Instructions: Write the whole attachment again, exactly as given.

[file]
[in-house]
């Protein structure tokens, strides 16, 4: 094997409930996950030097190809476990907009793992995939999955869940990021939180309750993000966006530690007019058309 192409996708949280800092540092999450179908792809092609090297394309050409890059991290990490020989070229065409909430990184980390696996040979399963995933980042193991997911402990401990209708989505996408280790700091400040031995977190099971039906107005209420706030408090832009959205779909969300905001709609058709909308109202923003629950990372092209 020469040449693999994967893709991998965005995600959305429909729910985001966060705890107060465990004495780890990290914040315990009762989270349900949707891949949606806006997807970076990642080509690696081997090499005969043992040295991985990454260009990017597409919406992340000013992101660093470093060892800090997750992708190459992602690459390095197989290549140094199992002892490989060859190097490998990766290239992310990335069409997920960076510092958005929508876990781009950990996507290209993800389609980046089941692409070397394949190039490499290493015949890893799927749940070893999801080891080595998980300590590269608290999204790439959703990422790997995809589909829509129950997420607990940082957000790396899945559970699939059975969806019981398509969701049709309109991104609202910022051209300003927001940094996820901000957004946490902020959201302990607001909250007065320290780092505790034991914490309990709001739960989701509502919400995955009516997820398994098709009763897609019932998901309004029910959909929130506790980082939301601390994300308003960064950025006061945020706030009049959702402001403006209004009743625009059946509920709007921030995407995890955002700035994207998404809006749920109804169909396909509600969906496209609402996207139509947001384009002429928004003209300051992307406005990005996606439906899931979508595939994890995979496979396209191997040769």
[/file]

[in-house]
């Protein structure tokens, strides 16, 4: 094997409930996950030097190809476990907009793992995939999955869940990021939180309750993000966006530690007019058309 192409996708949280800092540092999450179908792809092609090297394309050409890059991290990490020989070229065409909430990184980390696996040979399963995933980042193991997911402990401990209708989505996408280790700091400040031995977190099971039906107005209420706030408090832009959205779909969300905001709609058709909308109202923003629950990372092209 020469040449693999994967893709991998965005995600959305429909729910985001966060705890107060465990004495780890990290914040315990009762989270349900949707891949949606806006997807970076990642080509690696081997090499005969043992040295991985990454260009990017597409919406992340000013992101660093470093060892800090997750992708190459992602690459390095197989290549140094199992002892490989060859190097490998990766290239992310990335069409997920960076510092958005929508876990781009950990996507290209993800389609980046089941692409070397394949190039490499290493015949890893799927749940070893999801080891080595998980300590590269608290999204790439959703990422790997995809589909829509129950997420607990940082957000790396899945559970699939059975969806019981398509969701049709309109991104609202910022051209300003927001940094996820901000957004946490902020959201302990607001909250007065320290780092505790034991914490309990709001739960989701509502919400995955009516997820398994098709009763897609019932998901309004029910959909929130506790980082939301601390994300308003960064950025006061945020706030009049959702402001403006209004009743625009059946509920709007921030995407995890955002700035994207998404809006749920109804169909396909509600969906496209609402996207139509947001384009002429928004003209300051992307406005990005996606439906899931979508595939994890995979496979396209191997040769």